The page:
Among Black Muslims, two names stand out: Wallace D. Fard and Robert Poole. Even if you’re familiar with the history of this indigenous Islamic religion, you may not recognize them — both were better known under different monikers: Wali Fard and Elijah Muhammad.
Wallace D. “Wali” Fard (1893?-1934?) is a somewhat mysterious character. Elijah Muhammad wrote that Fard, who appeared on the religious scene in Detroit about 1930, was “Allah…from the Holy City of Mecca, Arabia.” Another writer said he was merely “a foreign born Muslim from India or Pakistan” who was born in 1877 and turned up in Detroit in the early 1900’s. A third said he claimed a British father and Polynesian mother. A fourth noted Fard claimed to be part of the Kuraish Tribe, the Arabian tribe of the Prophet Muhammad. Yet another says he’s an Afghan-born immigrant.
Called “the Prophet” or “the Great Mahdi,” Fard (who also has been identified as Wallace Fard Muhammad, W. D. Farad, Wali Farrad, Professor Ford, Wallace Delaney Fard, Wallace Dodd Ford, Farrad Mohammed and F. Mohammed Ali) founded Temple No. 1 in Detroit “which, at its peak, had over eight thousand followers.”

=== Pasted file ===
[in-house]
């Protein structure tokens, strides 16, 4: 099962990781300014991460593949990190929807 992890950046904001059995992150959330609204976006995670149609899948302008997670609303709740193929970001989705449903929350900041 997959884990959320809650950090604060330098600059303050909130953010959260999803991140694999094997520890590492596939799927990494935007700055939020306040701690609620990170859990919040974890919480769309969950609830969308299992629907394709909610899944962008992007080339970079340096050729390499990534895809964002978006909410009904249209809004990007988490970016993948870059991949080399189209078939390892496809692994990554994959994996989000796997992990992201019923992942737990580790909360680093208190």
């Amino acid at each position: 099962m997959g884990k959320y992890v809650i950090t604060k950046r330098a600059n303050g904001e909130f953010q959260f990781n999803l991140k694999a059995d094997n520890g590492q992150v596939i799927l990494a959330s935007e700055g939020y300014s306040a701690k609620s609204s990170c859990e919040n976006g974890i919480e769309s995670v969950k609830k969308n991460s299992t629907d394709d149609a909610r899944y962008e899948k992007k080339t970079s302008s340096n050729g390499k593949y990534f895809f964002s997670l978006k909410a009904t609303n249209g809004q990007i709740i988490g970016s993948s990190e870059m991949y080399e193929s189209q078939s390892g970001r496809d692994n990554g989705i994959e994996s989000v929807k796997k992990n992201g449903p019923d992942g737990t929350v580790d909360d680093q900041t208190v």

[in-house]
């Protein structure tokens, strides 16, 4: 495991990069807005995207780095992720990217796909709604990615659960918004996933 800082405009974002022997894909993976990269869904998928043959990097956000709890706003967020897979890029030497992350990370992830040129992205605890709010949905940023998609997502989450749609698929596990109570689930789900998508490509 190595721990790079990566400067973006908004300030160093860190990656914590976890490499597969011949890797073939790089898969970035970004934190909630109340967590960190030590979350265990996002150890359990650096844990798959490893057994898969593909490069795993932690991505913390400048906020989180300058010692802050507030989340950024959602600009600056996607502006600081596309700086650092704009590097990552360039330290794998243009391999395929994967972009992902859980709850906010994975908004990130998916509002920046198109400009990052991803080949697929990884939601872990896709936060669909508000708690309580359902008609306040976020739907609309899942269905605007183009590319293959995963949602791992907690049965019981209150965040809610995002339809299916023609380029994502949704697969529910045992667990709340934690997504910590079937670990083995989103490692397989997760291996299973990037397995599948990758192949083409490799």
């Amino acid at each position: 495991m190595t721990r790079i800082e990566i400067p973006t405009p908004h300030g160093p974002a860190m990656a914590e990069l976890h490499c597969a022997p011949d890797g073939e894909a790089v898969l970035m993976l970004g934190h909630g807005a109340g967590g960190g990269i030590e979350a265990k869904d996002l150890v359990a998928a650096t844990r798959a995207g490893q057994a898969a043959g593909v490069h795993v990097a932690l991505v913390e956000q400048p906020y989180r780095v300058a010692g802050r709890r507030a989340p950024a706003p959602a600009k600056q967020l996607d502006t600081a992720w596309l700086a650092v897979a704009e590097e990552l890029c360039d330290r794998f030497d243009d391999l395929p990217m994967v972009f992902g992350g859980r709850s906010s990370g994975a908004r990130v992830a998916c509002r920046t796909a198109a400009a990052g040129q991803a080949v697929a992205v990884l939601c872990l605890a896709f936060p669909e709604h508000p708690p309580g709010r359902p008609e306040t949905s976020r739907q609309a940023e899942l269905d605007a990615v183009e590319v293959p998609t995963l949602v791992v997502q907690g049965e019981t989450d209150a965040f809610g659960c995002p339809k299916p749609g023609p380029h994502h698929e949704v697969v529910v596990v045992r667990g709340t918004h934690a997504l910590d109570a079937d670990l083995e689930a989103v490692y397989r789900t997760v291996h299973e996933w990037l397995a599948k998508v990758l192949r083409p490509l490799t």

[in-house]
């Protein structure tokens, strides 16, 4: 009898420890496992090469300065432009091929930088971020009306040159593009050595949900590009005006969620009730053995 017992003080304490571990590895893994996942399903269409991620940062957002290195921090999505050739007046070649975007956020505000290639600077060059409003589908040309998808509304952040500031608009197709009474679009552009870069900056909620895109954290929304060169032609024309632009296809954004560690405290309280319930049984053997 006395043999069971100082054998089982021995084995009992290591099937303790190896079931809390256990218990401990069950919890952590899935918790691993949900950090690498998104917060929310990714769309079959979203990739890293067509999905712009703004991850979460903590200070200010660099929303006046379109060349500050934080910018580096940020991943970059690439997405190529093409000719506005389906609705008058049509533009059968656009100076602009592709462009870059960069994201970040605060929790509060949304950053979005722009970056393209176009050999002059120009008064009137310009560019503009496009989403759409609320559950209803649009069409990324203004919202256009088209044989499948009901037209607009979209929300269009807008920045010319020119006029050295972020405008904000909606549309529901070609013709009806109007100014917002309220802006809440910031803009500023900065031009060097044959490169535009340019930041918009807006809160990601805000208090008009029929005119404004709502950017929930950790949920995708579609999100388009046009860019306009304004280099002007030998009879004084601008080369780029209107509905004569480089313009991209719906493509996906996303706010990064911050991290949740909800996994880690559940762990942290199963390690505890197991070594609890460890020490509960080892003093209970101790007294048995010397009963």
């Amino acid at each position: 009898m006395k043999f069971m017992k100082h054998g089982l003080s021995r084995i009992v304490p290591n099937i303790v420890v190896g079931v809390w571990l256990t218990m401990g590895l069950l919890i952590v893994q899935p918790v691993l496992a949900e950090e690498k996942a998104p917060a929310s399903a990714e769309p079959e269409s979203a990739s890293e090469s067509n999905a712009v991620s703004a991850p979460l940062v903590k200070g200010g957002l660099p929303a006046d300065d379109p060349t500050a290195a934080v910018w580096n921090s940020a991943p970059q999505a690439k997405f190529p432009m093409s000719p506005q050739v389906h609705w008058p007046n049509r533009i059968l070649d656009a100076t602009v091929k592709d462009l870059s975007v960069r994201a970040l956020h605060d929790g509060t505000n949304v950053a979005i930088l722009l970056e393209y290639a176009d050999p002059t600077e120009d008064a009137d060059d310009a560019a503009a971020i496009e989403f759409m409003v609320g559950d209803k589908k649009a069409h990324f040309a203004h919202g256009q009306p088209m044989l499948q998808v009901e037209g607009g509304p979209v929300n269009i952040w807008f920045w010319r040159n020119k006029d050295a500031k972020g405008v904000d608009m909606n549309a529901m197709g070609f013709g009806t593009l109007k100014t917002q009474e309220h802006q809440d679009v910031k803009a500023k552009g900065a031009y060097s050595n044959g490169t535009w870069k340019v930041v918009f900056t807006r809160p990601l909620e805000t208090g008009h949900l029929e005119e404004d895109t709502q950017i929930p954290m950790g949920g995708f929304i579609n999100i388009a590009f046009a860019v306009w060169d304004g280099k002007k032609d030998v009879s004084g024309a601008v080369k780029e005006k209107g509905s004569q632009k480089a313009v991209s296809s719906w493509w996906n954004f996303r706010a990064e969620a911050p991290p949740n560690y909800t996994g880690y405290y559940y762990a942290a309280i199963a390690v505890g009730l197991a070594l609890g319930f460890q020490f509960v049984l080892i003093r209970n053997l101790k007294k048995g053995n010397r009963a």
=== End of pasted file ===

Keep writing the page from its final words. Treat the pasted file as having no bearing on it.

One of those followers was Robert (or Elijah) Poole, later to rename himself Elijah Muhammad and found Temple No. 2 in Chicago. After problems with the police in Detroit, Fard moved to Chicago in 1933. Fard mysteriously disappeared in 1934; this disappearance was rumored to be linked to Elijah Muhammad (who noted that if Fard was Allah, then the natural successor would be himself, as messenger of Allah), but the connection was never proved.
Elijah Muhammad said that Fard had returned to Mecca. but some “critics of the Black Muslim movement observed that Fard’s disappearance and Muhammad’s subsequent rise to power were not coincidental.”
See also: Elijah Muhammad